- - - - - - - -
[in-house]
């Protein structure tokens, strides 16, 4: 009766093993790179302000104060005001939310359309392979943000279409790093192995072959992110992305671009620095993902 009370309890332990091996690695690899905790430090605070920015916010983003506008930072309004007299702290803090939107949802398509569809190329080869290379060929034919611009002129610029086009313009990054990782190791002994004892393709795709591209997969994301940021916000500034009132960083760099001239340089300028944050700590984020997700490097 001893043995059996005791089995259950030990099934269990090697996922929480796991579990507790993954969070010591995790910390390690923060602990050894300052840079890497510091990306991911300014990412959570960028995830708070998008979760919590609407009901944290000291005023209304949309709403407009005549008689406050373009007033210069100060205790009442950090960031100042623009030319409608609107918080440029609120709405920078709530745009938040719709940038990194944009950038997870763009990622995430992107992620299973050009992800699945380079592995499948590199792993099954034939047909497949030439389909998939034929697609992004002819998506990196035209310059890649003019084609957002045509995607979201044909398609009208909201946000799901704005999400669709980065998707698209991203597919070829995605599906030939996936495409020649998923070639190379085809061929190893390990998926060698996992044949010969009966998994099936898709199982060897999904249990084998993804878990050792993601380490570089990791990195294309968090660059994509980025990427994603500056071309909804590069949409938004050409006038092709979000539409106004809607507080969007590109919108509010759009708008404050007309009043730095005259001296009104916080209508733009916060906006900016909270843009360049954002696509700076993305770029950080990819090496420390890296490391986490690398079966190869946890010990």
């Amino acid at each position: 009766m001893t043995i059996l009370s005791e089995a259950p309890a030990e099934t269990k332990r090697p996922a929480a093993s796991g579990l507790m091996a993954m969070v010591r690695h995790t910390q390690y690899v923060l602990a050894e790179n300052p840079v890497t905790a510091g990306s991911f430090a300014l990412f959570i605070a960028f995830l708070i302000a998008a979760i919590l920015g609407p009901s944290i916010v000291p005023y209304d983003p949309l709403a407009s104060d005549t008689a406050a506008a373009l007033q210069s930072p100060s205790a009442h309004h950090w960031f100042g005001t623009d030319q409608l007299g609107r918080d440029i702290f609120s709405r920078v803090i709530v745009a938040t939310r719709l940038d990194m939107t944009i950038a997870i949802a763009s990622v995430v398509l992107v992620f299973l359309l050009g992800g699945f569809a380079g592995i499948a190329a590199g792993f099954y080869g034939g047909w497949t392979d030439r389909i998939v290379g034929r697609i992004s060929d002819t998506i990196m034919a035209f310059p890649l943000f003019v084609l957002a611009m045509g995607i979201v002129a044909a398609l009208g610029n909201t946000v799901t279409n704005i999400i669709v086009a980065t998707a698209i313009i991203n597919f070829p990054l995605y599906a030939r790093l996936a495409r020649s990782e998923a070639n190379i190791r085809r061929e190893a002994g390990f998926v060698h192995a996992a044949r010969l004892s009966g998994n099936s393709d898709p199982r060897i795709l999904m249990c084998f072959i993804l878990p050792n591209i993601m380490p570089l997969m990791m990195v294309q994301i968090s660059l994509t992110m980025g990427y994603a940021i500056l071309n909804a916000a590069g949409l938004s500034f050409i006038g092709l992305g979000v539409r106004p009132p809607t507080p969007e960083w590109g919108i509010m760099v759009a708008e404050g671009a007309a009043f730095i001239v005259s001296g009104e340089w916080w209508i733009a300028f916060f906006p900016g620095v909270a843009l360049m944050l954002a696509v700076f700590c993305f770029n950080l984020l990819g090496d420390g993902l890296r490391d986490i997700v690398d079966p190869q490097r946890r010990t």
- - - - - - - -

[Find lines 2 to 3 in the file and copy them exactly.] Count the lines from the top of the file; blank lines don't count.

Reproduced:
């Protein structure tokens, strides 16, 4: 009766093993790179302000104060005001939310359309392979943000279409790093192995072959992110992305671009620095993902 009370309890332990091996690695690899905790430090605070920015916010983003506008930072309004007299702290803090939107949802398509569809190329080869290379060929034919611009002129610029086009313009990054990782190791002994004892393709795709591209997969994301940021916000500034009132960083760099001239340089300028944050700590984020997700490097 001893043995059996005791089995259950030990099934269990090697996922929480796991579990507790993954969070010591995790910390390690923060602990050894300052840079890497510091990306991911300014990412959570960028995830708070998008979760919590609407009901944290000291005023209304949309709403407009005549008689406050373009007033210069100060205790009442950090960031100042623009030319409608609107918080440029609120709405920078709530745009938040719709940038990194944009950038997870763009990622995430992107992620299973050009992800699945380079592995499948590199792993099954034939047909497949030439389909998939034929697609992004002819998506990196035209310059890649003019084609957002045509995607979201044909398609009208909201946000799901704005999400669709980065998707698209991203597919070829995605599906030939996936495409020649998923070639190379085809061929190893390990998926060698996992044949010969009966998994099936898709199982060897999904249990084998993804878990050792993601380490570089990791990195294309968090660059994509980025990427994603500056071309909804590069949409938004050409006038092709979000539409106004809607507080969007590109919108509010759009708008404050007309009043730095005259001296009104916080209508733009916060906006900016909270843009360049954002696509700076993305770029950080990819090496420390890296490391986490690398079966190869946890010990």
């Amino acid at each position: 009766m001893t043995i059996l009370s005791e089995a259950p309890a030990e099934t269990k332990r090697p996922a929480a093993s796991g579990l507790m091996a993954m969070v010591r690695h995790t910390q390690y690899v923060l602990a050894e790179n300052p840079v890497t905790a510091g990306s991911f430090a300014l990412f959570i605070a960028f995830l708070i302000a998008a979760i919590l920015g609407p009901s944290i916010v000291p005023y209304d983003p949309l709403a407009s104060d005549t008689a406050a506008a373009l007033q210069s930072p100060s205790a009442h309004h950090w960031f100042g005001t623009d030319q409608l007299g609107r918080d440029i702290f609120s709405r920078v803090i709530v745009a938040t939310r719709l940038d990194m939107t944009i950038a997870i949802a763009s990622v995430v398509l992107v992620f299973l359309l050009g992800g699945f569809a380079g592995i499948a190329a590199g792993f099954y080869g034939g047909w497949t392979d030439r389909i998939v290379g034929r697609i992004s060929d002819t998506i990196m034919a035209f310059p890649l943000f003019v084609l957002a611009m045509g995607i979201v002129a044909a398609l009208g610029n909201t946000v799901t279409n704005i999400i669709v086009a980065t998707a698209i313009i991203n597919f070829p990054l995605y599906a030939r790093l996936a495409r020649s990782e998923a070639n190379i190791r085809r061929e190893a002994g390990f998926v060698h192995a996992a044949r010969l004892s009966g998994n099936s393709d898709p199982r060897i795709l999904m249990c084998f072959i993804l878990p050792n591209i993601m380490p570089l997969m990791m990195v294309q994301i968090s660059l994509t992110m980025g990427y994603a940021i500056l071309n909804a916000a590069g949409l938004s500034f050409i006038g092709l992305g979000v539409r106004p009132p809607t507080p969007e960083w590109g919108i509010m760099v759009a708008e404050g671009a007309a009043f730095i001239v005259s001296g009104e340089w916080w209508i733009a300028f916060f906006p900016g620095v909270a843009l360049m944050l954002a696509v700076f700590c993305f770029n950080l984020l990819g090496d420390g993902l890296r490391d986490i997700v690398d079966p190869q490097r946890r010990t």